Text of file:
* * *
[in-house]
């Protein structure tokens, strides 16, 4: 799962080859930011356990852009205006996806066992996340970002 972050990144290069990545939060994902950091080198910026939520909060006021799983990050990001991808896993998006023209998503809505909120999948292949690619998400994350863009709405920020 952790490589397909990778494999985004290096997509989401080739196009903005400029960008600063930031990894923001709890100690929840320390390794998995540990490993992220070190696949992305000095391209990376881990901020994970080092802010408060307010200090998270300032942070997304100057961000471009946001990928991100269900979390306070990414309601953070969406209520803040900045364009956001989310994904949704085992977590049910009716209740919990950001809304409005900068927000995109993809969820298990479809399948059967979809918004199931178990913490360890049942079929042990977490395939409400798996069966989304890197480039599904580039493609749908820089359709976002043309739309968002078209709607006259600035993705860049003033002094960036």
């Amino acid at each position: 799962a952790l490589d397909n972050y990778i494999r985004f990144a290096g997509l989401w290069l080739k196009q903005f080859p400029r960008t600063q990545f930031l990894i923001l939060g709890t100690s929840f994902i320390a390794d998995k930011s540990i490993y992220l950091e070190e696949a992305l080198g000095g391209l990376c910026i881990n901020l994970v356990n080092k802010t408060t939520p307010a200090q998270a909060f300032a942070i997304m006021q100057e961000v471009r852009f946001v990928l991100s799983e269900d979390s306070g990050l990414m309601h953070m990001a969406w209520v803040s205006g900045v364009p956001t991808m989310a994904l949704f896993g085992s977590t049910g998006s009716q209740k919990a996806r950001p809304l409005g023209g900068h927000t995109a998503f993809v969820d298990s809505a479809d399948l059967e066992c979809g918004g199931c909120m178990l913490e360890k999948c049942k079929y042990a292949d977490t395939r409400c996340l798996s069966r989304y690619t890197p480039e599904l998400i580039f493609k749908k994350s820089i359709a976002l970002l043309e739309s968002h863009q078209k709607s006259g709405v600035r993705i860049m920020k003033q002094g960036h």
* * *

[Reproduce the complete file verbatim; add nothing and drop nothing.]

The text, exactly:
[in-house]
């Protein structure tokens, strides 16, 4: 799962080859930011356990852009205006996806066992996340970002 972050990144290069990545939060994902950091080198910026939520909060006021799983990050990001991808896993998006023209998503809505909120999948292949690619998400994350863009709405920020 952790490589397909990778494999985004290096997509989401080739196009903005400029960008600063930031990894923001709890100690929840320390390794998995540990490993992220070190696949992305000095391209990376881990901020994970080092802010408060307010200090998270300032942070997304100057961000471009946001990928991100269900979390306070990414309601953070969406209520803040900045364009956001989310994904949704085992977590049910009716209740919990950001809304409005900068927000995109993809969820298990479809399948059967979809918004199931178990913490360890049942079929042990977490395939409400798996069966989304890197480039599904580039493609749908820089359709976002043309739309968002078209709607006259600035993705860049003033002094960036």
């Amino acid at each position: 799962a952790l490589d397909n972050y990778i494999r985004f990144a290096g997509l989401w290069l080739k196009q903005f080859p400029r960008t600063q990545f930031l990894i923001l939060g709890t100690s929840f994902i320390a390794d998995k930011s540990i490993y992220l950091e070190e696949a992305l080198g000095g391209l990376c910026i881990n901020l994970v356990n080092k802010t408060t939520p307010a200090q998270a909060f300032a942070i997304m006021q100057e961000v471009r852009f946001v990928l991100s799983e269900d979390s306070g990050l990414m309601h953070m990001a969406w209520v803040s205006g900045v364009p956001t991808m989310a994904l949704f896993g085992s977590t049910g998006s009716q209740k919990a996806r950001p809304l409005g023209g900068h927000t995109a998503f993809v969820d298990s809505a479809d399948l059967e066992c979809g918004g199931c909120m178990l913490e360890k999948c049942k079929y042990a292949d977490t395939r409400c996340l798996s069966r989304y690619t890197p480039e599904l998400i580039f493609k749908k994350s820089i359709a976002l970002l043309e739309s968002h863009q078209k709607s006259g709405v600035r993705i860049m920020k003033q002094g960036h």